What Acid Erosion or dental erosion
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Acid Erosion

Acid Erosion
Harpenden Dentist - Wayside Dental Practice
21, Sep 2021

It’s no secret the foods you eat and drink impact your teeth, oral health and smiles.Teeth staining is an unhappy side effect of many of your favourites; red wine, coffee, tea, curry, the list goes on! And then there’s sugar, the fuel for cavity-causing bacteria. The good news is there’s lots of things you can do to mitigate the more negative side-effects of your diet. At Wayside Dental in Harpenden, Hertfordshire we tell our patients to substitute water for fizzy drinks, avoid sugary or acidic foods between meals, brush and clean your teeth with inter-dental aids twice a day and have regular dental check-ups.

So far, so good. But while you’re saving your beautiful smiles from stains and decay, there’s another source of diet-related damageyou need to be aware of;acids. Acidic foods and drinks can erode the surface of a tooth’s enamel, leaving your teeth more vulnerable to sensitivity and discolouration.

How do I know if I have dental erosion?

Erosion can show as hollows in your teeth or wearing away of the tooth’s surface or biting edges. Teeth can look darker where the dentine under the enamel has been exposed and teeth can be sensitive to hot and cold or acidic foods and drinks.

What causes dental erosion?

Enamel is the strongest substance in your body, stronger than bonebut it’s not indestructible and acids are one of the major causes of enamel damage. It’s the acids produced by bacteria that leads to cavities, butour bodies are designed to protecttooth enamel. Every time you eat or drink anything acidic, the enamel on your teeth becomes softer for a short while and loses some of its mineral content. Your saliva comes to the rescue and is designed to slowly cancel out this acidity in your mouth and get it back to its natural PH balance. If the acidic attacks happen too often, your mouth doesn’t have the chance to repair itself and then tiny bits of enamel can erode from your teeth.

Which food and drinks contain acid?

Some of the most acidic foods are obvious. Citrus fruits and juices, tomatoes in their many culinary forms, anything pickled in vinegar, coffee, tea, wine—these foods are acidic, but also a regular part ofa healthy diet. You don’t need to avoid these foods altogether, but it’s best to enjoy them as part of a meal or enjoy them sparingly. And try to balance out some of these high-acidic foods with low-acidic choices like bananas, bread, and cheese and milk.

Other sources of damaging acids may come as more of a surprise.  Studies have linked fizzy drinks, energy drinks, and sports drinks to higher levels of tooth erosion. The combination of citric acid, phosphoric acid andcarbonation raises acidity levels in the mouth. At Wayside Dental we always recommend drinking wateras a healthy alternative for hydration, but if you do likethe odd fizzy or sports drink, rinse with water after drinking and use a straw to avoid contact with your teeth.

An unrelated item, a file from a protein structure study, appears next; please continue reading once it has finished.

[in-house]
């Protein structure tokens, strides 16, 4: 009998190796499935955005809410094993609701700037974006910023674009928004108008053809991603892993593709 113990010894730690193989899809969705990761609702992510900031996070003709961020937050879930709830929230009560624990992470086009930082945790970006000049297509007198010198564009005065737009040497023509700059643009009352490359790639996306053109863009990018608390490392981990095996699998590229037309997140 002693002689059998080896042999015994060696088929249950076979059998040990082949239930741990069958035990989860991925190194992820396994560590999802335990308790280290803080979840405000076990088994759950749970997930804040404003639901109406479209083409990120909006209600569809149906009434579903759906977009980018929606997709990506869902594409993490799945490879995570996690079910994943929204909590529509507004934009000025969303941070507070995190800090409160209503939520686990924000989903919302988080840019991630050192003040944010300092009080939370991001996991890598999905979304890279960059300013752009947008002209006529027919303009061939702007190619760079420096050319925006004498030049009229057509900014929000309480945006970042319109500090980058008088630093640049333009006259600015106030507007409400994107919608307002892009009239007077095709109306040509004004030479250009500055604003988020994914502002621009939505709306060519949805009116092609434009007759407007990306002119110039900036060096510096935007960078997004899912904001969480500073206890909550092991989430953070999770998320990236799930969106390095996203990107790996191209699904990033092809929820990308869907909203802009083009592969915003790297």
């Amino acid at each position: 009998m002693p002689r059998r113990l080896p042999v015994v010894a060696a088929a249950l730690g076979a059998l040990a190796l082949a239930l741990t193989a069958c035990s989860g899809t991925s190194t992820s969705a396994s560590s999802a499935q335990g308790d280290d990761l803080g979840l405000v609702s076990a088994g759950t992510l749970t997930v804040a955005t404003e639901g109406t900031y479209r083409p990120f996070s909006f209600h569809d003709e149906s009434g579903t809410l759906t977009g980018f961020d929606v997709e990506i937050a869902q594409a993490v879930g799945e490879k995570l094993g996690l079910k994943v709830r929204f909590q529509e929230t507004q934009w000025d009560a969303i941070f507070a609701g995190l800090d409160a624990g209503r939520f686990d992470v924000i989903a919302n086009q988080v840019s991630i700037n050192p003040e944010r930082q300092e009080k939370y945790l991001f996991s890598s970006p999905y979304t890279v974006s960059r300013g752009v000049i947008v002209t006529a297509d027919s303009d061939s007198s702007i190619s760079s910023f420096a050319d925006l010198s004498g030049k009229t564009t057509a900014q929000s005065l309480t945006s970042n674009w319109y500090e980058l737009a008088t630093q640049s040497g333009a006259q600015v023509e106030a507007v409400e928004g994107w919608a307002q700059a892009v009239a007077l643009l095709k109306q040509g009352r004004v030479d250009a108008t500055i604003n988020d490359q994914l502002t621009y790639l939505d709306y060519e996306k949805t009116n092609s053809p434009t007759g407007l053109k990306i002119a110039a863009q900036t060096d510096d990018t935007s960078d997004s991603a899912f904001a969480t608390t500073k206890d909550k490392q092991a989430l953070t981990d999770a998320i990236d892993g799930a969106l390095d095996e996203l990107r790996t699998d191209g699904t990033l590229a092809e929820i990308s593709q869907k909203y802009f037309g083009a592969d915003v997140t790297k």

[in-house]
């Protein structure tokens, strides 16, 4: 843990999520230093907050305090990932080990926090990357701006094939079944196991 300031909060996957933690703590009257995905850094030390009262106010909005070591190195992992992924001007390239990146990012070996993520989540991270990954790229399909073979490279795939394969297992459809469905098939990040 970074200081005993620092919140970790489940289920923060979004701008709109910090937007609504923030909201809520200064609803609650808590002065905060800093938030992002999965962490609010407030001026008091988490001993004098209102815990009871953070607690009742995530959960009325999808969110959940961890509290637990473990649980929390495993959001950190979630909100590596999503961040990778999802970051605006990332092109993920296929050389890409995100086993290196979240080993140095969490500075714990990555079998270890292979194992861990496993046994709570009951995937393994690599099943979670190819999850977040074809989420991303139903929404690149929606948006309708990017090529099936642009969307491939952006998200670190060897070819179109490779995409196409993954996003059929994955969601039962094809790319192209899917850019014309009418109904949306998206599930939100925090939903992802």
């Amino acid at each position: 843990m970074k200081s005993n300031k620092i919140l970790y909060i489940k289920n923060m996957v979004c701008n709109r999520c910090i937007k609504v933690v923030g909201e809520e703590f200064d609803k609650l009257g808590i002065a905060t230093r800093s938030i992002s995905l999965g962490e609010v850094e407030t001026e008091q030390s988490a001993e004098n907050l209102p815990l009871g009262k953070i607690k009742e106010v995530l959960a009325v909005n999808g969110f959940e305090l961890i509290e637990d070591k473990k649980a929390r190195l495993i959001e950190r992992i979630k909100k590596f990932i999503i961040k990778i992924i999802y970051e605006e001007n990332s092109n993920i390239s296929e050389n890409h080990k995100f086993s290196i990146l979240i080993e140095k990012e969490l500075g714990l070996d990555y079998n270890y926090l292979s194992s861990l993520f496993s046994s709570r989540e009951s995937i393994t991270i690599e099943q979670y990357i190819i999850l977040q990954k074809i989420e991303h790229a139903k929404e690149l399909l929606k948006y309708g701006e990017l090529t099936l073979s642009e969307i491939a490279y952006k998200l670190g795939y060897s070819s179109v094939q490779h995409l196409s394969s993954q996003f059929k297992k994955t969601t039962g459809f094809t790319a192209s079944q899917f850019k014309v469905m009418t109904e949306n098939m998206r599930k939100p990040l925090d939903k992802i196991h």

Fermented foods such as kefir, kombucha and kimchi have become very fashionable for their alleged health benefits, but their high acidity means they are very damaging to tooth enamel. It is best to limit these types of food to mealtimes, eat them quickly and if drinking, use a straw. Rinse your mouth with water after eating and if you are not restricted to non-dairy, eat a piece of cheese afterwards to help your mouth’s PH more quickly return to normal. Do not brush your teeth for at least one hour after eating fermented foods.

Will regular brushing help with acid erosion?

The short answer is yes, buttiming will be important. Because the acids in foods softenenamel, brushing right after a big glass of orange juice or a coke can be more harmful for tooth surfaces and can result in you brushing away enamel. At Wayside Dental Practice we recommend waiting anywhere from 20-60 minutes before brushing your teeth. This gives your saliva the chance to not only wash away acids, but to “remineralize” your teeth.

What can I do to prevent dental erosion?

  • Only have acidic food and drinks at mealtimes-this will reduce the number of attacks on your teeth.
  • Drink quickly without holding the liquid in your mouth or use a straw to avoid contact with your teeth.
  • Finish your meal with a piece of cheese.
  • Chew sugar free gum after eating-this will help you produce saliva to cancel out the acids from eating.
  • Wait for an hour after eating or drinking acidic foods before brushing your teeth.
  • Brush your teeth last thing at night and at least one other time during the day.
  • Use a fluoride toothpasteand spit out rather than rinse. We recommend BioMin toothpaste which has been shown to have long lasting performance using a lower fluoride content.

Can dental erosion be treated?

Regular check-ups can prevent the problem becoming any worse. If it needs treating, this can be done by bonding a filling onto the tooth. In more severe cases, your tooth can be veneered.

If you notice any of the symptoms of dental erosion, including pain, sensitivity when you eat or drink something hot, cold or sweet, or yellow discoloration of your teeth, book a dental appointment and speak with one of our experienced dental team in Harpenden, Hertfordshire. By avoiding foods that stain, by reducing sugars that lead to decay, and by limiting the acidic foods that erode your enamel, you’ll give yourself the best chance to keep a happy, healthy smile for a lifetime.

Contact Us today for an appointment.